We believe that whoever we work with always has the open door policy to come and go, they may be involved in one project but not another, and once you have been a part of one Al Límite production you are welcome back at any time in the future. This was something we learned from working with Judith Malina at the Living Theatre, and this way of working creates a rich and diverse community of artists and performers who find their way back to a production when they feel the timing is right and the stars align.

What was the thought process behind making this show immersive and having the audience participate? Why was that important to the show?

Monica Dudárov Hunken: Since Liminal Archive explores the realm of isolation, fear and grief so many of us experienced, and are still experiencing, during the pandemic, it was important for us to create a show that dissolved borders and gave the audience intimate access to the worlds we created. While in the height of isolation, flooded with news about far off countries devastated by the virus, it was easy to dissociate and we are interested in bridging that distance by bringing stories, words and images from immigrant artists and an international community into one space.

We envisioned a sort of "peep show" aesthetic in which each performer invites audience members to peek into an enclosed space, hearing stories or watching solo performances that are vulnerable, personal, true and interactive but the audience is only able to witness for 4 minutes exactly before they move on to the next box. There is just enough time for an idea to be transferred, a gift to be exchanged, a moment to breathe together. We chose to keep the audience moving so they have the chance to take a unique journey in small groups of four together, actively engaged throughout, never able to get stagnant or passive. The collective repeats these micro performances 12 times each night and the repetition of that is a strong ritual in itself. It is not one-sided. The audience are asked to show up for us as well in simple yes or no responses, in offering a message for an international radio show, in letting their hands be touched, in writing a name of a lost loved one, in being human with the collective. We are interested in creating dynamic, beautiful theater but we are more interested in creating possibilities for transformation, for human connection and for healing.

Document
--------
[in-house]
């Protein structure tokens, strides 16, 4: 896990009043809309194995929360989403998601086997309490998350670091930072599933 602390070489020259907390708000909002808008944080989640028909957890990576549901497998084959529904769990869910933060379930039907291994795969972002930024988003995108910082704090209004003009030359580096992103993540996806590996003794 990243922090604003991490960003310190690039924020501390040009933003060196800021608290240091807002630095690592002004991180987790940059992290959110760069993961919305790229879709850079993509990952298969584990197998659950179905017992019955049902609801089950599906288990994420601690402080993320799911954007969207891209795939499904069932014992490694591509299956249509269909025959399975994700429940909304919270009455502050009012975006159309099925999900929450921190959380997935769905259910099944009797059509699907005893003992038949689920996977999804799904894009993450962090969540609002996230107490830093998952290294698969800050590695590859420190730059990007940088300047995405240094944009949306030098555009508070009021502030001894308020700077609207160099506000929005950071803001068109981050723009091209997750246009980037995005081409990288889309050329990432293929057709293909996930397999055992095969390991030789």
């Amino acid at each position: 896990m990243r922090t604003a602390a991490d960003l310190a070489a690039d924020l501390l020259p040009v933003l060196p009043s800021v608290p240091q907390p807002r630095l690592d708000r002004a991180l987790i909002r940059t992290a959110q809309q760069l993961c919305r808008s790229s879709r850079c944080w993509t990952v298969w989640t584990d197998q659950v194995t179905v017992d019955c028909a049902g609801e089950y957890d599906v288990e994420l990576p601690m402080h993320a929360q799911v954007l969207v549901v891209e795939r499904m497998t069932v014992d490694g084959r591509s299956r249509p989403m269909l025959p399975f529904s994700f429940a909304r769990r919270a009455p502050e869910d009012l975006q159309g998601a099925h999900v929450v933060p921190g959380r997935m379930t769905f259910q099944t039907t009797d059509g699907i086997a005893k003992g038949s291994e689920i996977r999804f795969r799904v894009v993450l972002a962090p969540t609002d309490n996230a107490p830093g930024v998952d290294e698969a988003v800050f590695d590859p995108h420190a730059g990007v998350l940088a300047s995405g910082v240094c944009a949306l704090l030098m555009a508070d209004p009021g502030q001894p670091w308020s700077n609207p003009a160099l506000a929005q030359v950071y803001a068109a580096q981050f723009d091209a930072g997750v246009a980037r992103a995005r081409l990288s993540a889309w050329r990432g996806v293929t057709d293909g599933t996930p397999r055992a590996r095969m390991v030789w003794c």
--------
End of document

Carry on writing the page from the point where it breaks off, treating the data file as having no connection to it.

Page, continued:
What are you hoping the audience walks away with after this experience?

Leah Bachar: We hope the audience walks away from Liminal Archive with a sense of release. We do not expect to properly process and address a year and a half of isolation, uprisings, and the world changing in 45 minutes, but we strive to at least begin to make some sense of what it is we have all gone through collectively, on a global scale, and to redirect that energy into a world of new possibilities. We know that for many it was the first time they had been back in a theatre since the start of the pandemic, and we hope that the experience of being back together in a space allotted for creative purpose reminds all of us that gathering is a powerful action. That we are still here for one another, no matter what, and that we acknowledge and honor the stories and experiences everyone has gone through in the last year and a half.

During the show it was stated that this platform was to continue on at a later date. Can you tell us anything about what is to come?

Monica Dudárov Hunken: We released our first collective video response to the Liminal Archive exactly a year ago from the day we opened the show at New Ohio Theatre. The project began as an open-source platform, providing a cultural exchange where International Artists could collaborate together during a lockdown and mass uprisings, and it has collected more than 40 artworks, including music, digital art and theater. We have these prompts online, "This is the End of..., This is the Continuation of..., and This is the Beginning of." available for anyone to respond to and now we have collected a wall full of scrawled messages from audience members after they emerged from the show to add to this growing virtual document. We will continue to make these texts available for artists around the world to use as inspiration to create new works, to affirm one another's experiences and realities, to let our collective grief, anger, dreams and desires become seeds to spark the imagination to envision our future selves, our future world.

We hope to use this show as a workshop model to collaborate and build more micro worlds with other artists globally, to continue to evolve the show, and bring it to other countries as soon as it is safe to do so.

(Photo courtesy of Erik McGregor)